Kenyan corn millers warned the government twice in the past six months that the country faces a shortage of the staple, with strategic reserves at less than a day’s supply.
Grain processors advised the government in November that a shortfall was looming and in February suggested that a 50 percent import duty be removed to enable shipments, said Paloma Fernandes, chief executive officer of the Cereal Millers Association.
The nation, which declared a drought emergency in February, only gazetted the removal of the import tax in April, which meant shipments only started arriving this month.
“We’d foreseen this shortage because it happens every five years or so when there’s a drought in Kenya,” Fernandes said in Nairobi.
Kenya’s strategic reserves of corn declined to 4500 metric tons this month, the National Cereals and Produce Board said last week. The Agriculture Ministry will spend $58 million through July, importing 450 000 tons of corn to offset a shortage resulting from below-average precipitation during the March-to-May rainy season.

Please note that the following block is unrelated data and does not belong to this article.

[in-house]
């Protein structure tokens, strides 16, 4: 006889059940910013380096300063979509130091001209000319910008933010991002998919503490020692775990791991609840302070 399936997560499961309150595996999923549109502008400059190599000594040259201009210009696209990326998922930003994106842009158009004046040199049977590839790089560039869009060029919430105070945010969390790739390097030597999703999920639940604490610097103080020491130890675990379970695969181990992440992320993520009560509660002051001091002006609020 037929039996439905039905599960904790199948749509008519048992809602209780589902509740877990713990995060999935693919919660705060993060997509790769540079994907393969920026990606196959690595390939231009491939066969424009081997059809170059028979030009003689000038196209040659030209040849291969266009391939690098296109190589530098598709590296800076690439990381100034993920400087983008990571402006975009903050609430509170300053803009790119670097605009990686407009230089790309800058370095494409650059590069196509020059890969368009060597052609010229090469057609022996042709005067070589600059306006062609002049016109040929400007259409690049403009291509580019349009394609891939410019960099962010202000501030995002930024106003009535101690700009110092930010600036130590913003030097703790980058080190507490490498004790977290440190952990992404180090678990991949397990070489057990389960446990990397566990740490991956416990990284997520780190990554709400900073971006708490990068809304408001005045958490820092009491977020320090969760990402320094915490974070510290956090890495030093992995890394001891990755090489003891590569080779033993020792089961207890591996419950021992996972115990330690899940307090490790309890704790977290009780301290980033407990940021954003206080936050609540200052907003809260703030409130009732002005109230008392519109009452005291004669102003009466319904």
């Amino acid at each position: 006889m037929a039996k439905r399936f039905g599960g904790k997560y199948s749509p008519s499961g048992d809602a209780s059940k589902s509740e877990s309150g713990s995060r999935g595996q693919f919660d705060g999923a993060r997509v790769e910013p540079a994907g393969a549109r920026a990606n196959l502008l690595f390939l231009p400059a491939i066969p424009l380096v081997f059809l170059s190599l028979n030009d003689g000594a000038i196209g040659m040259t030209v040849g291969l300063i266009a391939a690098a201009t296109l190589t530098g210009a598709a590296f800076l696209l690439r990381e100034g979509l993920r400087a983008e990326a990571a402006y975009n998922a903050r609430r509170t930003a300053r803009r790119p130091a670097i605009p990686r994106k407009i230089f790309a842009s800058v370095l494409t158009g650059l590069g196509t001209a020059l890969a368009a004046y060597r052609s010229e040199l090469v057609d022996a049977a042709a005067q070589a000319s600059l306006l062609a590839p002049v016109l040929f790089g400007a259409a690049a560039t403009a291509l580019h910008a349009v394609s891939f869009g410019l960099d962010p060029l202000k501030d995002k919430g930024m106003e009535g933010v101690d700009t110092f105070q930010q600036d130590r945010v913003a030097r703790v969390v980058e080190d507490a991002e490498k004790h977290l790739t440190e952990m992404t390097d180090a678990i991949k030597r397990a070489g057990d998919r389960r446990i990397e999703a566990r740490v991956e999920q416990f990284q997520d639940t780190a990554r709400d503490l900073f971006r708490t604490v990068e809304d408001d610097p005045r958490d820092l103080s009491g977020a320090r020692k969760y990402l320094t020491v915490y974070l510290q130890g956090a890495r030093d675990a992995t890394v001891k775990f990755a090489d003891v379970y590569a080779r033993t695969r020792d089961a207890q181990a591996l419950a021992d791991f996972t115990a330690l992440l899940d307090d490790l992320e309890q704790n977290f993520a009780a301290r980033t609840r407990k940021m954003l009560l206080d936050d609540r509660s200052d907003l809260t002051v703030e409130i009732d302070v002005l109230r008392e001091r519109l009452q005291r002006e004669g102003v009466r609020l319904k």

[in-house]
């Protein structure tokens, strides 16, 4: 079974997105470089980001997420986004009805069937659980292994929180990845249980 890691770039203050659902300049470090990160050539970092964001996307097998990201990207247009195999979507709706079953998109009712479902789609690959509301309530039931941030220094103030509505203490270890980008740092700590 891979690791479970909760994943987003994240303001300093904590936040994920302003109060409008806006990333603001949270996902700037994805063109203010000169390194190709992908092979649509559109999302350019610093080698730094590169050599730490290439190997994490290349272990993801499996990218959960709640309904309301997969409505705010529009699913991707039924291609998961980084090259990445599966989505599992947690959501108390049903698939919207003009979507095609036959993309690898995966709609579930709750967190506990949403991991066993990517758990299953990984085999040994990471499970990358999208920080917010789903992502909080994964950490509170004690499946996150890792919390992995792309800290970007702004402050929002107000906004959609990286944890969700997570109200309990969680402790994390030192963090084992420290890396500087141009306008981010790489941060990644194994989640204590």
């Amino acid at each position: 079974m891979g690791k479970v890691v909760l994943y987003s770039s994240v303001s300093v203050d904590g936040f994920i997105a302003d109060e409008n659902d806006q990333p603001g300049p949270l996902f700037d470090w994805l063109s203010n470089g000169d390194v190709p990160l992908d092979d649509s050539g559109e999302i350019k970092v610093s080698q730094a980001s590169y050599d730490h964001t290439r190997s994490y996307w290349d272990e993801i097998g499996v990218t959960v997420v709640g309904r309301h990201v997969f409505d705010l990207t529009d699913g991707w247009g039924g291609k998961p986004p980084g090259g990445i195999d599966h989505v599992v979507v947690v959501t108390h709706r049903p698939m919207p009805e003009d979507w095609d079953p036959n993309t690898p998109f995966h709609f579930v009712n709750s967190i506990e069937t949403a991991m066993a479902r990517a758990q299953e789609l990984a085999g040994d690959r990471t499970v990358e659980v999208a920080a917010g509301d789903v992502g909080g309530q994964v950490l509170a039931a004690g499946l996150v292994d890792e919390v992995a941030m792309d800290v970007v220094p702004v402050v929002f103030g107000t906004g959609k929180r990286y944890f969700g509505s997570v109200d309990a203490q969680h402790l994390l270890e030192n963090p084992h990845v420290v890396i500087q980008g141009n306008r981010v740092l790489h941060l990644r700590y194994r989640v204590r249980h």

While the ministry was made aware of a potential corn shortage in December, it had expected that farmers would be able to help cover the deficit, said an official at the ministry who declined to be identified because he isn’t authorised to speak to the media.
Similar measures to those in Kenya are being introduced in neighbouring countries hit by the regional drought, which has left 17 million people facing hunger, according to the Food and Agriculture Organisation.
Burundi last week removed taxes on key commodities such as rice, beans and cassava for two months, citing a scarcity, while Uganda suspended its import tax on unprocessed rice, a staple in the country.
East African countries face a food-production deficit of about 30 percent of consumption, said Anne Mbaabu of the Nairobi-based Alliance for a Green Revolution in Africa.